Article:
This story is written in memory of my dad, Laverne Connell.
National Tell a Story Day was a few weeks ago and it got me thinking about all the great stories that have been told over the years but never written down. I imagine all of us have had an experience at one time or another when we have said, “I should write a book about that.” But the fact is, most of the time the situation, whether funny, happy or unusual is never put on paper and the memory of the event is stored only in our minds. These anecdotes, which are part of our history and could provide an insight into the culture at the time, become lost forever. How sad it is to not have first-hand access to this wealth of information. Without a written account, the story dies.
The ways of society are always changing. Every generation has lived under different circumstances from that of their parents and from that of their children, take seniors for example. Look at the changes that have occurred in their lifetimes. Look at the things they have done that we will never experience. Look at the knowledge they have gained from their mistakes and their successes that could be passed on to us. Unfortunately, people under the age of 50 are busy pursuing careers and raising families so they are not really interested in hearing stories about their parents’ pasts. Their main focus is on the ‘now’. There is an old African proverb which says, “When a senior dies, a library burns.”
I have been guilty of burning a library. My mum was an English war bride who worked in London during the war. Imagine the stories she could have told me about the first 22 years of her life. She died when I was in my early 40s and I really wish I had asked her more about her childhood, her young adult life or how it felt to be a young city woman transported to a different country to live in a rural setting with absolutely none of her family or friends around. Imagine the stories and the insight I could have gained from her. I’m sorry I missed this opportunity to know more about her early life.
One library of stories we were fortunate enough to save was my dad’s, thanks to my brother and his wife. Dad was recuperating in the hospital after a heart attack and he was bored out of his mind. To keep him quiet and to make life easier for his nurses, Dennis gave him a tape recorder and encouraged him to talk about some of his childhood memories. The result was some really amazing, funny, informative tales that would have been lost forever if this action had not been taken. Hard copies were made and over the years, Dad’s stories have been passed around and enjoyed by the Connell clan.
I would like to share one of my dad’s stories. It takes place when he was around eight years old, which would have been in 1931. Dad talks about his adventures in the horse and buggy days – no, it is not the wild, wild west. It is about real life growing up in Grey County in the 1930’s.
I will summarize the introduction to Dad’s tale.
My dad’s young neighbour, Tom who was probably around twelve at the time, was given the task of taking his father’s cow to another farm for the summer to eat in that pasture. For two young boys, this seemed like an easy enough job to do. After tying the cow to the back of the buggy with a rope, Tom climbed aboard and sat down beside my dad who was in charge of the horse.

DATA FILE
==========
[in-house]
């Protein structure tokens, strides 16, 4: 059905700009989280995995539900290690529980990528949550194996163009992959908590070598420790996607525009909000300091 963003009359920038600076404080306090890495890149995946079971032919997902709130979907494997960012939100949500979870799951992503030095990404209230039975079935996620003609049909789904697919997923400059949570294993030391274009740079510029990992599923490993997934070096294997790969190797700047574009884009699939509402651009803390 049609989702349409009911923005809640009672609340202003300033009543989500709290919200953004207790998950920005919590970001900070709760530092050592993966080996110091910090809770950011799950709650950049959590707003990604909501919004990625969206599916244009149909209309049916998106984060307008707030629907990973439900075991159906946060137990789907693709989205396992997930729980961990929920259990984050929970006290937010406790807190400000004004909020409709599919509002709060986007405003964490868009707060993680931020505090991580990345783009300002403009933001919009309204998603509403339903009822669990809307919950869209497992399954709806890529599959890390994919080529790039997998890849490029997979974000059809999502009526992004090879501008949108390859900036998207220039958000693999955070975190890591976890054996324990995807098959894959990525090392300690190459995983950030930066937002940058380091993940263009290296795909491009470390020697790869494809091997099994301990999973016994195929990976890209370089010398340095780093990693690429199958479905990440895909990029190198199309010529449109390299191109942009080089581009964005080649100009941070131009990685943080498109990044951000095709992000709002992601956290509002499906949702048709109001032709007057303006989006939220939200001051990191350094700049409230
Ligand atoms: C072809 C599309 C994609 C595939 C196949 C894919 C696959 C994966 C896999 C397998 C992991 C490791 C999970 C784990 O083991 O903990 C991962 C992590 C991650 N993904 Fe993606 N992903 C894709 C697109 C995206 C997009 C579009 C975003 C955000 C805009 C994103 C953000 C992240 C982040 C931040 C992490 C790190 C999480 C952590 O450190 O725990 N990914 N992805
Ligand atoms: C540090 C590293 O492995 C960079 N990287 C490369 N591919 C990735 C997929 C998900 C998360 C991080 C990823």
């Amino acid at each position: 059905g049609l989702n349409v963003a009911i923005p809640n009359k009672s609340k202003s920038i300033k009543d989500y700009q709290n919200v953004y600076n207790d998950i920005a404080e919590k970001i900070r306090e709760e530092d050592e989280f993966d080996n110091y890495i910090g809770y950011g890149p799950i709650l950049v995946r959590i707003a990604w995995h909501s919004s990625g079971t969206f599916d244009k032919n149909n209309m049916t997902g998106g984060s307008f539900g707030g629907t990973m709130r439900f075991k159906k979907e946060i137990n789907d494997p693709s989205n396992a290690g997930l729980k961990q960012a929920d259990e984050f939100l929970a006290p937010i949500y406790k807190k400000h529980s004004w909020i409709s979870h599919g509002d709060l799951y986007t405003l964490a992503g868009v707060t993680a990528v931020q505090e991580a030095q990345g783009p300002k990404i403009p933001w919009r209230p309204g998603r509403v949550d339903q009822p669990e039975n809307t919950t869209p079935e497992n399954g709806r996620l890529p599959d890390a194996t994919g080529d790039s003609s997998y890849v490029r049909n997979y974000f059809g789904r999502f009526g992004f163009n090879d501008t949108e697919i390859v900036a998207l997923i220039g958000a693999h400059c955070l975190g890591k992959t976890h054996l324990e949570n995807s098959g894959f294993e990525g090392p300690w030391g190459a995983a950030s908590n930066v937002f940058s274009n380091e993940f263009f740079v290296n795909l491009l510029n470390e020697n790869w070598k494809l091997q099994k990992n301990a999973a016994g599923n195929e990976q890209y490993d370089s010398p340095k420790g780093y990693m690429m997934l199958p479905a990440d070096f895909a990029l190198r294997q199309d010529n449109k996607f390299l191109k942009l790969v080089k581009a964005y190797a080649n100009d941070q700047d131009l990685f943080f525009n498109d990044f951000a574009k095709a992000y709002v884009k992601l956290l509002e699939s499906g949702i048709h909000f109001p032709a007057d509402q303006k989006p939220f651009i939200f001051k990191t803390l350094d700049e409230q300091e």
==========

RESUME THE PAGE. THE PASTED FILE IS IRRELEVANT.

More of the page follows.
The story continues in my dad’s exact words.
“We started off and were getting along quite well until we reached a bridge over a river. It was made of steel girders, with wooden planks on top. The planks were loose and made a lot of noise when you crossed them. The horse didn’t like crossing the bridge and as soon as his feet hit the planks, he shot ahead. The old cow didn’t like the sound of things so as soon as the rope tightened on her neck, she dug in with all four feet. Because I couldn’t get the horse to stop and the cow wouldn’t move, they picked the buggy right up off the ground. There we were, swinging back and forth in midair with a fast-flowing river ten feet below. Tom untied the cow from the buggy and jumped out. I got the horse across the river and tied him to a tree on the roadside. We finally got hooked up again and reached home without any more thrills. You have never lived until you have swung in a buggy over a river with a ton of horse flesh pulling one way and 1200 pounds of beef pulling in the other.”
Stories like this not only give us facts and information about everyday life in the past but it also gives the reader a great insight into the personality and character of the writer. Even though my grandchildren never met my dad, through his writings, they feel like they know him. What an amazing gift he has given us. Thanks Dad, from all of us.
Each of us has a story just waiting to be written. I hope, no matter what your age, you start to write down some of the happenings that have occurred in your life. What wonderful Christmas or birthday presents these narratives would make. You will have so much fun reliving these memories and sharing a part of your history with your family. This gift would be priceless.